The SA Institute for Drug-Free Sport (SAIDS) says that the aggressive marketing and use of sport supplements amongst adults and learners are on the rise locally and globally, as are the number of reports of ill-health effects and athletes testing positive for prohibited substances relating to the use of these products. In aid of creating awareness and education on this contentious topic, SAIDS is hosting an I Play Fair Education Symposium on the evolving issues surrounding the use of nutritional supplements by athletes on Thursday, October 16, 2014 at the Wanderers Stadium in Johannesburg.

Last on the day’s roster of keynote speakers at the symposium will be renowned Professor of Sports Science, Tim Noakes. Having competed in over 70 marathons and ultramarathons, Noakes has dealt with the issues around performance dieting and supplements and is an avid supporter of low-carb, high-fat diets. Author of “The Real Meal Revolution,” Noakes sheds light on the intricacies and effectiveness of the Banting Diet and it’s role it plays in a high performance sports nutrition strategy.

Tim Noakes - I Play Fair Education Symposium 1 Tim Noakes - I Play Fair Education Symposium

According to Dr. Amanda Claassen-Smithers, SAIDS Dietitian & Exercise Scientist, a study in 2004 by the International Olympic Committee was amongst the first to unveil the scale of the problem. According to the study 634 products were bought from retail and online stores from 13 different countries. The contents of the products were tested and 94 of the 634 products were found to contain anabolic-androgenic steroids (mainly pro-hormones) that were not declared on the label. In a similar study in 2012, 84 products, such as energy boosters and muscle gain products, were found to contain dangerous ingredients such as steroids, stimulants and other hormones.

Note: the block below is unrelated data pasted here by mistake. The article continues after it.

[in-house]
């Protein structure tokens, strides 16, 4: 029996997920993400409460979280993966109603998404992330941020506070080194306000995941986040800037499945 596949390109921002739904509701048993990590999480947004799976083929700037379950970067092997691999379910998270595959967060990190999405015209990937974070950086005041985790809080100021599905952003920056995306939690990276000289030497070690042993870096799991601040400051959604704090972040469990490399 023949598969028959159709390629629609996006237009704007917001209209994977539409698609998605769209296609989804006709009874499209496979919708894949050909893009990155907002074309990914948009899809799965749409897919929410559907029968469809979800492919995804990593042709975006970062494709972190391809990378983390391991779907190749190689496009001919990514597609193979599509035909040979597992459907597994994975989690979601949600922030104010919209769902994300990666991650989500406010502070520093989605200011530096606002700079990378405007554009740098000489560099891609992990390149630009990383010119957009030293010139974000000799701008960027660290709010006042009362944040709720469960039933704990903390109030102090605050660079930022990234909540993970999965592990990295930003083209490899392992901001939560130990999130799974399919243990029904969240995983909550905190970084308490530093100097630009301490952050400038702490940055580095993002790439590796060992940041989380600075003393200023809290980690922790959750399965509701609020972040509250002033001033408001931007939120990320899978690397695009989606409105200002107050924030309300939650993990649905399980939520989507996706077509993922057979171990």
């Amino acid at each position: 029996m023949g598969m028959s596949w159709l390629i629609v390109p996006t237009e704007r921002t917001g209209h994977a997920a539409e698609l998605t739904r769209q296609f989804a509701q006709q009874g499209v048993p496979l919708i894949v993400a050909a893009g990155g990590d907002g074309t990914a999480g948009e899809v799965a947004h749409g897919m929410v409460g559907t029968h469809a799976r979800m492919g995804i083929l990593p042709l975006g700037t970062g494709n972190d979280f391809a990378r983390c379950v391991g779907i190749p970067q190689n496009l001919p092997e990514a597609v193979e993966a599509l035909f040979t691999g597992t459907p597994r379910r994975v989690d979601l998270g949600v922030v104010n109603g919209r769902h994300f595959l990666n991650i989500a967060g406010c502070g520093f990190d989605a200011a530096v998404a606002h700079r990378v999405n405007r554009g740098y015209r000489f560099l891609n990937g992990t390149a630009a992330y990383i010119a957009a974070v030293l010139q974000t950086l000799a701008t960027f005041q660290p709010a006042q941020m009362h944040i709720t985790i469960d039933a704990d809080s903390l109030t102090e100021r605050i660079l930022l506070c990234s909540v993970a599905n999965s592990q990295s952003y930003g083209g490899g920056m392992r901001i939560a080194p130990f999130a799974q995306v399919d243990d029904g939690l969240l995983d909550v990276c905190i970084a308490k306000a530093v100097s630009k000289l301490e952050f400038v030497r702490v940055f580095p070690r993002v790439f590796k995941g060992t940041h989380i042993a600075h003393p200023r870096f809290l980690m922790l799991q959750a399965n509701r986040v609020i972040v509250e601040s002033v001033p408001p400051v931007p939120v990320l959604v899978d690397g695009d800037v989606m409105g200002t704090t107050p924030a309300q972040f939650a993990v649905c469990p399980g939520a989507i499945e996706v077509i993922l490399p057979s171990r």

“The I Play Fair Education Symposium will be debating issues from the experience and perspectives of various role-players such as Professor Noakes; from the individual athletes and various sporting federations (e.g. SA Rugby Union, Football and Boxing), health professional bodies such as the SA Sports Medicine Association (SASMA) to the Association for Dietetics in SA (ADSA),” says Claasen-Smithers.

“Over the past four years, one in every two inspections by the Food & Drug Administration (FDA) in the USA found significant manufacturing practice violations by supplement manufacturers – this is the highest rate of any FDA-regulated industry for non-compliance. As such, health authorities from around the world as well as the World Anti-doping Agency have raised their concerns and warn consumers against the risks involved with the use of nutritional and sport supplements,” explains Dr Claasen-Smithers.

“The symposium will include physicians and dietitians working in sport as well as supplement and food product manufacturers welcomed by Dr Harold Adams (chairman of the SAIDS). We will also explore the role of food legislation in regulating the industry and enhancing consumer protection. There will be an update on the marketing claims versus the efficacy and safety of commonly-used supplements, as well as scientifically proven low-risk performance-enhancing nutrition strategies.”

Various elite-level athletes will also share their personal views on supplement-use and will share their nutritional strategies. The symposium is directed at a broad audience from athletes of all ages, coaches and parents, to fitness professionals and healthcare practitioners working in sport. There will also be a session dedicated to issues relating to supplement use by adolescents and what evidence-based nutritional solutions there are to optimise the performance and health of our future generation of athletes.

Registration is R100 per person, a small price to pay to promote clean living. To register for the I Play Fair Education Symposium go to:—education-symposium

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